Bad Network Design

Bad Network Design – Availability of  a system is mainly measured with two parameters. Mean time between failure (MTBF) and Mean time to repair (MTTR)

MTBF is calculated as average time between failures of a system. MTTR is the average time required to repair a failed component (Link, node, device in networking terms)

Operator mistakes is widely seen as the source of the failure of the systems. Thus although it is not individually used to calculate availability value of a system, Mean time between mistakes (MTBM) is commonly used term among the network engineers.

Most failures are caused by human error;estimate range between 70 to 80 percent. How can so many people are so incompetent?

Actually they are not ! It’s a design problem.

If the percentage would be 5 , 10 percent then I could believe that people were at fault. But when the percentage is so high, then clearly other factors must be involved.

When the system fails, until the single, underlying case is found, investigation should continue, this is called root cause analysis. I shared a framework in this article for proper root cause analysis.

Imagine that operator in the service provider configures the VRF, Route target information wrongly for the MPLS Layer 3 VPN and as a result it impacts another customer.

This is always seen as an operator mistake but it is not. In the first place system wouldn’t allow the operator for that action. It could be fix in many ways.

Network operators are expected to stay alert for several hours, a lot of simultaneous tasks (multitasking) at the same time. They are most of the time are interrupted by the other activities and people.

But none of them is an excuse of a poor network design.

In hub and spoke deployment for example, if adding couple spoke sites by the operator causes an entire network meltdown , this is a design problem not the operator mistake. You should increase the hub capacity in scale up or scale out way !

Before applying critical configuration, system can request verification from the operator. You know that when you try to reboot a router , it always ask a verification, right ?

Even though knowledgeable operator may try to redistribute entire BGP table to the internal IGP domain because of several reasons I stated above, then the design shouldn’t allow this. ( Many implementation doesn’t allow this though )

When the problem arise, people tend to blame themselves ” Sorry thats my fault, thats my problem, I did it “. But when someone says, ” It was my fault, I knew better” this is not a valid analysis of the problem.

If the system lets you make the error, it is badly designed.

Look at these examples.

fix the network design

We all love balcony , this is nice house also but can you use the balcony ?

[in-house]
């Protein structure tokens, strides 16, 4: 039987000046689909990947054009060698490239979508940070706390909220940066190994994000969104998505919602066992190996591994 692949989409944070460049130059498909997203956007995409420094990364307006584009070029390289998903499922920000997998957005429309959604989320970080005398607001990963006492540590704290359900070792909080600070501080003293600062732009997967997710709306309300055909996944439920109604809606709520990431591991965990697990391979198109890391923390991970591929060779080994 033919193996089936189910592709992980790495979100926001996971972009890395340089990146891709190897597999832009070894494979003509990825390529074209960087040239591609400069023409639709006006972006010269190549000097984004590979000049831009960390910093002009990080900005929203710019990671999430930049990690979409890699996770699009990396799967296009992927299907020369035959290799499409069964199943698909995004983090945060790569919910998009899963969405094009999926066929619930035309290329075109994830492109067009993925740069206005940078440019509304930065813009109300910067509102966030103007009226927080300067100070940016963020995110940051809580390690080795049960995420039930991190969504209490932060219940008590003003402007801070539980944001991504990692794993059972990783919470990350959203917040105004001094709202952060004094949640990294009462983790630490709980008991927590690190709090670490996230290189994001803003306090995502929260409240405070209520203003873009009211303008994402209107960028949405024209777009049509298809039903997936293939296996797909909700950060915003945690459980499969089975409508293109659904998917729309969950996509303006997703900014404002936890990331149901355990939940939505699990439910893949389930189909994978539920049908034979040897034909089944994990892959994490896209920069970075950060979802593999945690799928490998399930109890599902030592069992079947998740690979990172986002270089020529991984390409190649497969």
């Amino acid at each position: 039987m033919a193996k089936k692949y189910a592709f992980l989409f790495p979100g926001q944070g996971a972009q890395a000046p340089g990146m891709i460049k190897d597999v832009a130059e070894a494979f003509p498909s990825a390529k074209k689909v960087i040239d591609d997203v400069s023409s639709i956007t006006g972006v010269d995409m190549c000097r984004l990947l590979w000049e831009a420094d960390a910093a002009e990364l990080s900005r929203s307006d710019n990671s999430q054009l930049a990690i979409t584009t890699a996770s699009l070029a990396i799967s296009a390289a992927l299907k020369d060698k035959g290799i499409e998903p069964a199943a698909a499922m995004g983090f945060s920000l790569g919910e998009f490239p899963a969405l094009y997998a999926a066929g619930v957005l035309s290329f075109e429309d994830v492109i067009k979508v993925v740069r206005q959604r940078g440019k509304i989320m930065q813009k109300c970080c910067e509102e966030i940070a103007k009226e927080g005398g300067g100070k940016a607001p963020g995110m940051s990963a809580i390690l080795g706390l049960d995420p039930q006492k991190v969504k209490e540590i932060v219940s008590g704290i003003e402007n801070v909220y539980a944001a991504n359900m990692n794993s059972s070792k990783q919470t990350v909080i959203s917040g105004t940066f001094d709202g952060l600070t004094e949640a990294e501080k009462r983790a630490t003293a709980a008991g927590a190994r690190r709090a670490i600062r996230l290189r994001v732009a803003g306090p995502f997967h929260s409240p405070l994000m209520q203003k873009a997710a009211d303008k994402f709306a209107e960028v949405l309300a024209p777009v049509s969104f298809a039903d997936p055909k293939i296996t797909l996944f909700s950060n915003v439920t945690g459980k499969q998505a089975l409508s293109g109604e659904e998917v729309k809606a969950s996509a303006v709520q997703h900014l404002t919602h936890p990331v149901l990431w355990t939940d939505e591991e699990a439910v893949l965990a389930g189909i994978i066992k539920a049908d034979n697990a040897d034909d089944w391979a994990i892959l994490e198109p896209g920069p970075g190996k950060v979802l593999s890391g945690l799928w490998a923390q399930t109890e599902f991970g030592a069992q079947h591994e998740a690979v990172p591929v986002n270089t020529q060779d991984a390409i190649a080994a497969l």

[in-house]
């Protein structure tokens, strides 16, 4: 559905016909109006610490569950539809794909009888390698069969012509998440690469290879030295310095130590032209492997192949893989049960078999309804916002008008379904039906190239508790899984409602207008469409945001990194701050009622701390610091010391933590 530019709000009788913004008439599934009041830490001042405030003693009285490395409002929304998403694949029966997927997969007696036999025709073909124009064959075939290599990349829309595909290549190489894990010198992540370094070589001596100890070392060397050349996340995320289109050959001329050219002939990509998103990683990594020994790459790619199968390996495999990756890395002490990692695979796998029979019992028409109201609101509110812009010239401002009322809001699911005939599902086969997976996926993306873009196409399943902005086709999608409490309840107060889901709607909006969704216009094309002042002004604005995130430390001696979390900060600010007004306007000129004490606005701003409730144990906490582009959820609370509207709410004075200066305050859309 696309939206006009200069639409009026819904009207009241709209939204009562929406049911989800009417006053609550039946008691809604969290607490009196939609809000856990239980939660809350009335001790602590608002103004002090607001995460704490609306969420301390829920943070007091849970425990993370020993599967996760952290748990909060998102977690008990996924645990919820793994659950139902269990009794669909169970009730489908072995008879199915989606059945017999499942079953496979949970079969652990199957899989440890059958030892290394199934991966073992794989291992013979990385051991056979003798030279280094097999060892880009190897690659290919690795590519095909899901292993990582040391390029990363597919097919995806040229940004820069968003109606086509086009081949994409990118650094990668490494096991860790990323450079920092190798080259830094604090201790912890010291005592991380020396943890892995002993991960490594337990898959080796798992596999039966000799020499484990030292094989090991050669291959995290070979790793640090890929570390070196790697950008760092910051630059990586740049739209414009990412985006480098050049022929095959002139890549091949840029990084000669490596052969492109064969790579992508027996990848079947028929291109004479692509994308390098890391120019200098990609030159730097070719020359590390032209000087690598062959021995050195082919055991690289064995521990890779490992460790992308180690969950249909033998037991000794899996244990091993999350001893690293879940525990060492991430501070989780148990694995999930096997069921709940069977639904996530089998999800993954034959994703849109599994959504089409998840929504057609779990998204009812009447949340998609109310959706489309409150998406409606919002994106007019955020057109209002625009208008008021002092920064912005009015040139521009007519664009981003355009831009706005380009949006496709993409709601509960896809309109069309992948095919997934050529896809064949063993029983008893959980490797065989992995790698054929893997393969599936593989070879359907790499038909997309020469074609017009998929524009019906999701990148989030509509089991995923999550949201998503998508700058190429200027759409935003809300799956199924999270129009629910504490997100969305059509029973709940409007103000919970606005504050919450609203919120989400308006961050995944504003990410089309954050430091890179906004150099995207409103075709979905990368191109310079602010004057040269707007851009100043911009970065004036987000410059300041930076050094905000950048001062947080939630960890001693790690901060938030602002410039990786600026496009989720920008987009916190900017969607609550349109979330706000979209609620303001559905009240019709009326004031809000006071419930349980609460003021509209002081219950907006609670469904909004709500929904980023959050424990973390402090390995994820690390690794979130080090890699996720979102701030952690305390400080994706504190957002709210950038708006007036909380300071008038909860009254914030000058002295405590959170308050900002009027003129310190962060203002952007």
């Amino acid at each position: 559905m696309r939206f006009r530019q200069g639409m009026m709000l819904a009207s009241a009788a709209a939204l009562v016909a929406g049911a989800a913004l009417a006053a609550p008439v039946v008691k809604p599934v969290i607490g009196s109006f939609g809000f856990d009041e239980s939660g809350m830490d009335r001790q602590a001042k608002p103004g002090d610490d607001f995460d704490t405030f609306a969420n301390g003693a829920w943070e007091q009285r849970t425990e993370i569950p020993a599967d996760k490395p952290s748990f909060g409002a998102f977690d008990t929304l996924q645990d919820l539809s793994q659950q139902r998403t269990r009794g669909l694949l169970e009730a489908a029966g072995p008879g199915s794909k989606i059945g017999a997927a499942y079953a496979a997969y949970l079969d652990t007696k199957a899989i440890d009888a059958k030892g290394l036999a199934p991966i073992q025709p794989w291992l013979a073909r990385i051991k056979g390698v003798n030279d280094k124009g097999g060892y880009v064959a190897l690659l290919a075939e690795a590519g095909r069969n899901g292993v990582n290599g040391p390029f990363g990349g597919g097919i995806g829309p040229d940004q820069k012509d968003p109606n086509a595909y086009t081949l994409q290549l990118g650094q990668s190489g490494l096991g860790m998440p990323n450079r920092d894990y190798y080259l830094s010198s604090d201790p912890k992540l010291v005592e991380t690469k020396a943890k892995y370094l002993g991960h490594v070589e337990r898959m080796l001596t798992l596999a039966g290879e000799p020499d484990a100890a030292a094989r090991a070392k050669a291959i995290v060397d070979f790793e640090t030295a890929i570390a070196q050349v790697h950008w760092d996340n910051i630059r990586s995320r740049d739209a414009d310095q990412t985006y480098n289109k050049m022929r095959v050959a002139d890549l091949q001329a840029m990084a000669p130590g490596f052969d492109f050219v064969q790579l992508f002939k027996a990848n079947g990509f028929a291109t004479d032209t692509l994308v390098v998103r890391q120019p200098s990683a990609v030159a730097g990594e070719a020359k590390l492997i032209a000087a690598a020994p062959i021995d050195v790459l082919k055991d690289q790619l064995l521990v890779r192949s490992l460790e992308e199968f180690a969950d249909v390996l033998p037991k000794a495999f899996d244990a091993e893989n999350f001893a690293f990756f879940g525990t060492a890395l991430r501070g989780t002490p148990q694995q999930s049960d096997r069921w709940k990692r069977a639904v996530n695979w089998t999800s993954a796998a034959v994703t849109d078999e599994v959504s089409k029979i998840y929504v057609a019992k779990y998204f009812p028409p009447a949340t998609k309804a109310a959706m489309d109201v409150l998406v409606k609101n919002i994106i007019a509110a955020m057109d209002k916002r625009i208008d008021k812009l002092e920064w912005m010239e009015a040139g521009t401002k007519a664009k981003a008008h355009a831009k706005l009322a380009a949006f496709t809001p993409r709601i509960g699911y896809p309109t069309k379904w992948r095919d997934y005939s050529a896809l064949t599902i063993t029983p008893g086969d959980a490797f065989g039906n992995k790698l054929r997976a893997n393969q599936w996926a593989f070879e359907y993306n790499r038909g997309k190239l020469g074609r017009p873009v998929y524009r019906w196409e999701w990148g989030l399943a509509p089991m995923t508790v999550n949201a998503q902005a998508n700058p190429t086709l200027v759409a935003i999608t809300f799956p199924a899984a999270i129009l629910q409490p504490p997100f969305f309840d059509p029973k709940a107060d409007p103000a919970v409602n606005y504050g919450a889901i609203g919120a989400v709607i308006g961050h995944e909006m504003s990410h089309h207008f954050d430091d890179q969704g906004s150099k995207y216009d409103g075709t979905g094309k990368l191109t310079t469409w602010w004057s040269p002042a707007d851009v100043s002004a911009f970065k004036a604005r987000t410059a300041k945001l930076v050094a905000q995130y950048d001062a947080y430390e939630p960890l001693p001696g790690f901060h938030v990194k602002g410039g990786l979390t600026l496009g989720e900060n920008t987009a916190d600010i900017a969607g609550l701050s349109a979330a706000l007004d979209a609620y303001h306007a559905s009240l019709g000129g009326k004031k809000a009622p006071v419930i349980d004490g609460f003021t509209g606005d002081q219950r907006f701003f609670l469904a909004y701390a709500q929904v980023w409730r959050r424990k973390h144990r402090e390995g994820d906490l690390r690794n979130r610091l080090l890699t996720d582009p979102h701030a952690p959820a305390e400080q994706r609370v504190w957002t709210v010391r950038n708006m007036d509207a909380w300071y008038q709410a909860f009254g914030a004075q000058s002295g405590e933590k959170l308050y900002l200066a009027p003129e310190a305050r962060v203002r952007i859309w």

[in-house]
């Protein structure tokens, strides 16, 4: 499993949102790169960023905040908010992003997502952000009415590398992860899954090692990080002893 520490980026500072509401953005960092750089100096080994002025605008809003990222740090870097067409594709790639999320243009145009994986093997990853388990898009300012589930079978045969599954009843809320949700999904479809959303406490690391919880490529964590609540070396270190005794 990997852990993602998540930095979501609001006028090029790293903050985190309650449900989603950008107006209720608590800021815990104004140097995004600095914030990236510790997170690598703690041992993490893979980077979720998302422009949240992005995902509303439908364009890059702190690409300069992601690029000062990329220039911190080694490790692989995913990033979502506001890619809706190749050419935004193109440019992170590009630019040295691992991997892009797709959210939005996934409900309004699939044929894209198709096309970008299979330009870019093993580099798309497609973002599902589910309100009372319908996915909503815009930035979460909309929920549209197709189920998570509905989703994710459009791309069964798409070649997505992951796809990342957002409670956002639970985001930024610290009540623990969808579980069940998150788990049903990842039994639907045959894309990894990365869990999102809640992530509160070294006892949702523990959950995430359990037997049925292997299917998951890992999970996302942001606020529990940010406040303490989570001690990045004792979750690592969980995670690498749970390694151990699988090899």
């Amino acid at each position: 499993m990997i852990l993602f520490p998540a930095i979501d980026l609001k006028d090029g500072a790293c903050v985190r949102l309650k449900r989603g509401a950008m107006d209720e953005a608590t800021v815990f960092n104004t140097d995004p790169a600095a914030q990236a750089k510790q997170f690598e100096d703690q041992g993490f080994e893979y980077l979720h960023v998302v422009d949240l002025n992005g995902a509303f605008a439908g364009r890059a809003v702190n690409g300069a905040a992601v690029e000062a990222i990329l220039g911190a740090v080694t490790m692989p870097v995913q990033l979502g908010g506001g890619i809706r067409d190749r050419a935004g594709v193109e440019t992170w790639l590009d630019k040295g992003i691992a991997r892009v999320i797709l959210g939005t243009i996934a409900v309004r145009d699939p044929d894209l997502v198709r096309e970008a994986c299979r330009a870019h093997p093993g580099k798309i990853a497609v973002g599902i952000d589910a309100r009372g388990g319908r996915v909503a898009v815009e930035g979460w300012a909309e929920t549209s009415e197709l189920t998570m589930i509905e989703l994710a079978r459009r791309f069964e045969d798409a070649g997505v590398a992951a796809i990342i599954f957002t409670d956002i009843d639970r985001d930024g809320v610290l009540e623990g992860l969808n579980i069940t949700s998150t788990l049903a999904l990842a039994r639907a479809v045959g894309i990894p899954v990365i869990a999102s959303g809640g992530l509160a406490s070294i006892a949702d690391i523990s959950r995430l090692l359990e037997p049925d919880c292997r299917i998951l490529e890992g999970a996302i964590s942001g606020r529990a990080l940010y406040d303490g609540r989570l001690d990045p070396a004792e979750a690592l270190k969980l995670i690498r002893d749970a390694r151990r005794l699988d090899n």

design should have purpose


In fact, very nice design , looking awesome but does it serve its purpose ? If it won’t be used to drink something then that’s okay , so know the purpose of your design.

5 Replies to “Bad Network Design”

  1. Many a times its human error (typos) but design flaw could be difficult for an operator to highlight….many a times the operator just gets a script of set of commands to execute with very less or no knowledge about the change….while you said the system (device) should allow or authorise the operator before effecting the change….can you shed some light on the same,any example to elaborate would be appreciated

    1. there is a draft for example , in order to configure a VPN for the customer, operator should get an acknowglement for the token, token goes to the customer , if they approve then operator can do the change.

      You can extend this idea or many other idea for different technologies , even for the protocols. There are lots of protocol problems/inefficiencies which probably i should write about

  2. While I agree to the point that system should be able to detect and tell about potential problems/misconfiguration but that’s what Engineer’s are meant for too and get paid for ?

    Also industry standards such as Change Management process is usually a good way to solve this problem up to some good extent since a change reviewer and change manager would ask some nice questions and someone most likely will point out the errors.

    Putting up some templates for recurring changes could be another way of solving same problem & doing POC on test equipment before production changes could be another way

    In the end of the day it’s going to be hard for humans or automation systems to put all possible combination of possible errors together as well.

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